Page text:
Times might be challenging for school leaders right now, but it seems many are forging ahead with their commitment to continuous quality improvement, and giving their schools reason to celebrate at the beginning of the academic year.
Typically, one of the greatest challenges in schools for teachers and leaders is having the headspace to consider their improvement strategy and recovery plan. Against the backdrop of the COVID-19 crisis however, and in our capacity as Quality Mark assessors, we saw many of those teachers and leaders finding themselves without the usual issues and distractions synonymous with the day-to-day operation of a school, and as such able to turn their minds to the issue of quality.
Naturally schools’ approach to quality, to assessing the quality of education, has changed - they have had to transition to a different type of quality monitoring in the absence of in-situ learners and staff. So, we see senior leaders hopping on to virtual sessions and giving feedback afterwards. This may be about the quality agenda, or the virtual delivery agenda as many teachers report struggling to adapt to the virtual method of delivery. However, without that student interface they are unable to ask students the probing questions to glean their understanding of the learning objectives. Subsequently, we see a plethora of approaches when it comes to monitoring student feedback, depending upon the delivery model. It will therefore be important for schools to identify a baseline once the students are back in school to understand the degree to which each student has regressed or progressed.
To help our schools continue this ongoing re-evaluation of quality in the virtual landscape, we have moulded the Quality Mark English and maths accreditation process accordingly. Schools are still assessed on the same 10 elements that form the accreditation framework. However, the typical on-site visit to consider and evaluate their evidence has been moved to a virtual platform. No less robust than the legacy process, the accompanying structured virtual platform is used to assess and challenge that evidence base. These virtual accreditation meetings are recorded so any school leaders can go back to the session to review the evidence and conversation – this is proving to be a valuable resource to support external inspection or review partners looking at the school.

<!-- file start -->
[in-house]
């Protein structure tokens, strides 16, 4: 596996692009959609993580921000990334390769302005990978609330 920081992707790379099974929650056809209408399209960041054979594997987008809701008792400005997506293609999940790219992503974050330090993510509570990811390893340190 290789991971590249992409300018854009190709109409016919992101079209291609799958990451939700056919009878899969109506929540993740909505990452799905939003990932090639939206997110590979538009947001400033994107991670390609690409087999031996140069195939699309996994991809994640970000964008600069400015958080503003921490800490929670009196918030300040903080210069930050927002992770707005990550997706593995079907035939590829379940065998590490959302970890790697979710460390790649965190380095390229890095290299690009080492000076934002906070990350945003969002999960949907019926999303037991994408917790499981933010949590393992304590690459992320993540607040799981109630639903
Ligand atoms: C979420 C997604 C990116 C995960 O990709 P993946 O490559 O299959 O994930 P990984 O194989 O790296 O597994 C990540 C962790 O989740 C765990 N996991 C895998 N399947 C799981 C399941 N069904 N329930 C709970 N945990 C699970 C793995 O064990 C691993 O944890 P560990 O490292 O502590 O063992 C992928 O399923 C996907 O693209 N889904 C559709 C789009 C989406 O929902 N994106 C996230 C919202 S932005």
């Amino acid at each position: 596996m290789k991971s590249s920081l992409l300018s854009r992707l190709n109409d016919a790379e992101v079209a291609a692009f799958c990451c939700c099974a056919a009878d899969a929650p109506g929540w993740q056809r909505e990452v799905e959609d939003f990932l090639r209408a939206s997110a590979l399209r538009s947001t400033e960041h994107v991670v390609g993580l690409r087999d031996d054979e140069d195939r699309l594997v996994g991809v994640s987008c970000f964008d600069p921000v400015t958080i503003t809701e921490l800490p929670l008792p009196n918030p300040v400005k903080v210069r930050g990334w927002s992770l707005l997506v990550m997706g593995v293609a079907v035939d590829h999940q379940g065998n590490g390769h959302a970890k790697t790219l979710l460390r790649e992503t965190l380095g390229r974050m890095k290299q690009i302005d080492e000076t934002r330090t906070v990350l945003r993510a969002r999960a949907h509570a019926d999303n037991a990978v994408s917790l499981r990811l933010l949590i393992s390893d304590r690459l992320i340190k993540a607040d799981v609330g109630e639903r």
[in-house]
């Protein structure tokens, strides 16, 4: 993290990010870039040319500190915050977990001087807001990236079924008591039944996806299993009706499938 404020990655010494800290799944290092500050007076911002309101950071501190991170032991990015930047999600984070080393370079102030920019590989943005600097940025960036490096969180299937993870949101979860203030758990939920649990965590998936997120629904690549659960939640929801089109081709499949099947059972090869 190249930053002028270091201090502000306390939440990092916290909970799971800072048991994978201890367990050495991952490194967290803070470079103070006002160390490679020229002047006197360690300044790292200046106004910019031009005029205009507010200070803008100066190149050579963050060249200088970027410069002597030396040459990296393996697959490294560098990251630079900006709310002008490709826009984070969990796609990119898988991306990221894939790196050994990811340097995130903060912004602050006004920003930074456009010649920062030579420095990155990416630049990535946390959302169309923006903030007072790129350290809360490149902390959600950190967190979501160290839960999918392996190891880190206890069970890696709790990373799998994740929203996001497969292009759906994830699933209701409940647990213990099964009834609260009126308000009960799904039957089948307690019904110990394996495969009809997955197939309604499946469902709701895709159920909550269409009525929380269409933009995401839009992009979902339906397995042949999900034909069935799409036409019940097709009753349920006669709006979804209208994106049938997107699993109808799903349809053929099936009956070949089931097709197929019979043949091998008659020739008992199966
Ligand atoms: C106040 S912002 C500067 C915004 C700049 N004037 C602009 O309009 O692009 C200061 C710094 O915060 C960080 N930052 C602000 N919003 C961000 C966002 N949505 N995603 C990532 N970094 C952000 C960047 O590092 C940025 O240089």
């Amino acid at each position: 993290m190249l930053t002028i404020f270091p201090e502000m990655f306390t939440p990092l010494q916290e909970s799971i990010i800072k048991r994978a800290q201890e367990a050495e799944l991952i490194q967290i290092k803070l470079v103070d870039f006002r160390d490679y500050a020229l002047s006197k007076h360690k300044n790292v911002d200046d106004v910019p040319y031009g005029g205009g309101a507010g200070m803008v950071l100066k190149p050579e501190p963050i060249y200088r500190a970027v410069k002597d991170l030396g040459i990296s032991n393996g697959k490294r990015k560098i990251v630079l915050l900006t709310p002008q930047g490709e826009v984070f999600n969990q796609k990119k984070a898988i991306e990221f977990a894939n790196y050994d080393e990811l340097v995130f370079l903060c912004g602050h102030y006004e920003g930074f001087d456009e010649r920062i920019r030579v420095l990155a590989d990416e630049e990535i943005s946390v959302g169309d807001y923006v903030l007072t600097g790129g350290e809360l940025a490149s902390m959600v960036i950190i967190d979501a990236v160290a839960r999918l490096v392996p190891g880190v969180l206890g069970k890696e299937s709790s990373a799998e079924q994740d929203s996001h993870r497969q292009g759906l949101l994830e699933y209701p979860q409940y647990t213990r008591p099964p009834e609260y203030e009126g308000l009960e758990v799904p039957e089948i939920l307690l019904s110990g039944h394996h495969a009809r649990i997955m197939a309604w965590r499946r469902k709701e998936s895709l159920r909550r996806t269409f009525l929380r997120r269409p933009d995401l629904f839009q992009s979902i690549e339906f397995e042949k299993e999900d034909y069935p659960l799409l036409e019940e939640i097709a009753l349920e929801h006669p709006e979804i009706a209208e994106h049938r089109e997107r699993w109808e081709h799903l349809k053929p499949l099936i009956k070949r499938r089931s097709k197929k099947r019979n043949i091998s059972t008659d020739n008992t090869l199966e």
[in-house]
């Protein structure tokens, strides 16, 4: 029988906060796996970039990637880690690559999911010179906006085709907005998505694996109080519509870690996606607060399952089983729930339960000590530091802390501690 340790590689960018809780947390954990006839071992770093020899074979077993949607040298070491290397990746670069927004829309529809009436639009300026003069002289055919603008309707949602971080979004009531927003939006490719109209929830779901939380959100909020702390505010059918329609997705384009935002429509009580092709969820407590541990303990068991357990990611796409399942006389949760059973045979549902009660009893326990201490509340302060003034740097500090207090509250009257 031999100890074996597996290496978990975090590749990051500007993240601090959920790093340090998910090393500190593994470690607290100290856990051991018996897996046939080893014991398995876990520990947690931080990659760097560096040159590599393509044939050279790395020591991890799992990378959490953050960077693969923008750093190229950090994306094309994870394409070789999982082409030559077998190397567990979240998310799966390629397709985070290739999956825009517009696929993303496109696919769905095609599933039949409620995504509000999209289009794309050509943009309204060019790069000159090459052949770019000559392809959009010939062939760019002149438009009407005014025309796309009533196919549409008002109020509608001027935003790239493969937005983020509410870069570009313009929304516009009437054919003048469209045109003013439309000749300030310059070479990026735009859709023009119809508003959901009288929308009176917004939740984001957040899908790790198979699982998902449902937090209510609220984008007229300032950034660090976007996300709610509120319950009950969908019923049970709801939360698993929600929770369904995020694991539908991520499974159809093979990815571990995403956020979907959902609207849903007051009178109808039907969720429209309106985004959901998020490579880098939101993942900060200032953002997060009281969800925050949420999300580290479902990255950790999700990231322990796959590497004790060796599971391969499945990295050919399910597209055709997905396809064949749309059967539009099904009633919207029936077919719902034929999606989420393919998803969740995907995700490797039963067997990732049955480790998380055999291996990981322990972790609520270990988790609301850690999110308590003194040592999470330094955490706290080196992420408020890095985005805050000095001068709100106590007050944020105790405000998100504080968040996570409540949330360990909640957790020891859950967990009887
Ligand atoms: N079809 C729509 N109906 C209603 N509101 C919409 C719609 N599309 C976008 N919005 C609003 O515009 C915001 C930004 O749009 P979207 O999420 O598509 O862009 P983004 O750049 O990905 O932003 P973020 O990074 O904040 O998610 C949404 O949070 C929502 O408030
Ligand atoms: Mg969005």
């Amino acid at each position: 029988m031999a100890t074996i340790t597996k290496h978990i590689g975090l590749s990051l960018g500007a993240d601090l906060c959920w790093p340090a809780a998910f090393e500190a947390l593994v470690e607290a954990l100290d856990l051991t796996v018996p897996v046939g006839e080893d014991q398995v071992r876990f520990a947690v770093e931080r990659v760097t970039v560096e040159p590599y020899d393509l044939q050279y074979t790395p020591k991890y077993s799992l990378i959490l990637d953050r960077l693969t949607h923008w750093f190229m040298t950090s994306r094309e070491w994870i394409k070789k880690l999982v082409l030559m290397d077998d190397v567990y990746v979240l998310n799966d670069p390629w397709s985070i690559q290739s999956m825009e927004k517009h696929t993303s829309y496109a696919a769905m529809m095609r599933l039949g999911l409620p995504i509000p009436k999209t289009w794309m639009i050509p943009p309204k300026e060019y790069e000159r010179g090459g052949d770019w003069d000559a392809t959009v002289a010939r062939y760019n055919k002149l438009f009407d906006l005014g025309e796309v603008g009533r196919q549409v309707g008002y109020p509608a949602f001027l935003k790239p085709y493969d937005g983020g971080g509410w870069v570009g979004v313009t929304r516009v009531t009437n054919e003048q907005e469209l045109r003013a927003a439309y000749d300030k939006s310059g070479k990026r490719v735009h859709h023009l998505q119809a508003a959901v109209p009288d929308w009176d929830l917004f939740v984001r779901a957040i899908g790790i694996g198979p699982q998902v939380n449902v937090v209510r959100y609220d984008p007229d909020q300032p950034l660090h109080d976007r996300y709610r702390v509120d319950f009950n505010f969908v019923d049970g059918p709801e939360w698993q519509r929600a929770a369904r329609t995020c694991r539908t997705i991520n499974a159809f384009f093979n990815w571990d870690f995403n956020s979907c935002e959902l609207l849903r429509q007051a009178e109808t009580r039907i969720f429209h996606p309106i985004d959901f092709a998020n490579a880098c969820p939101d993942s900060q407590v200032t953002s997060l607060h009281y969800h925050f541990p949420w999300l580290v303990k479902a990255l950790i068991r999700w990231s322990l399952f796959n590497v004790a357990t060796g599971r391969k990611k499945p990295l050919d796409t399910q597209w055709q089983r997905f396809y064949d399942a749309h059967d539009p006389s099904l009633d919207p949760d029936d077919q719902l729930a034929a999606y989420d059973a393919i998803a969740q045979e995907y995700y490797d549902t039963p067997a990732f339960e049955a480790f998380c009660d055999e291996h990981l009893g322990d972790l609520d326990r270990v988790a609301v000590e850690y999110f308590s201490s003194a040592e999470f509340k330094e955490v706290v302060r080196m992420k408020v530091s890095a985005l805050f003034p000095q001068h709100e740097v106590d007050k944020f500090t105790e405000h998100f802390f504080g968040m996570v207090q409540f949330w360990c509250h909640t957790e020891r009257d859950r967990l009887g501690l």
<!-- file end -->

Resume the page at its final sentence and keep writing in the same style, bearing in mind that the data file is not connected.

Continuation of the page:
To have this professional dialogue as a permanent resource available to staff is a powerful tool further supporting how schools continue to build and grow leaders – staff can critique it themselves; they can see how they can improve when in they find themselves in situations similar to those identified and brought to the fore by the recorded evidence; and they can share their practice and experience with colleagues. So, the impact of the Quality Mark virtual accreditation reaches further and also has a longer shelf-life. Feedback about the updated process into the Quality Mark team has been not only positive but also very complimentary about the speed with which Quality Mark adapted. It really highlights how beneficial school leaders find a practical quality framework that can flex to their different models and changing needs.
For those that have been through this renewed process, they do not see themselves as just going through the motions of an existing framework. Teachers are so used to every day, every hour even, being different, that they are able, more so then many other sectors, to adapt to such quickly changed circumstances. So, their accreditation process isn’t a box-ticking exercise – Quality Mark has never been that anyway – but a valuable and pro-active step in their improvement journey, despite the backdrop of the pandemic. And because Quality Mark accreditation isn’t a snapshot (it’s about their evidence-base over time) schools continue to draw upon evidence from across the academic year since their last accreditation. These schools are really forward-thinking, focused on driving change, and focused on driving improvement. But it seems a huge driver for their continued commitment to their accreditation at this time is the desire to have something to celebrate when their school communities are back together.
We already know educators themselves tend to be creative, resilient and forward thinking anyway, so it’s no surprise to Tribal’s Quality Mark team that we are still witnessing schools looking at how they can continue to achieve; continue to bring about positive change; and continue to have cause for celebration. So, we join them in their celebration of their school and their staff, and send them our best wishes and respect as they continue to influence positive outcomes for their learners.
WATCH: An introduction to Quality Mark
Quality Mark's National Director, Nicola Morris, gives an overview of the internationally acknowledged accreditation programme for the improvement of English and maths provision, including: how it guides sustainable continuous improvement; what it means for your stakeholders; an outline of the audit tool, and details of the support mechanisms to help you on your organisation's improvement journey.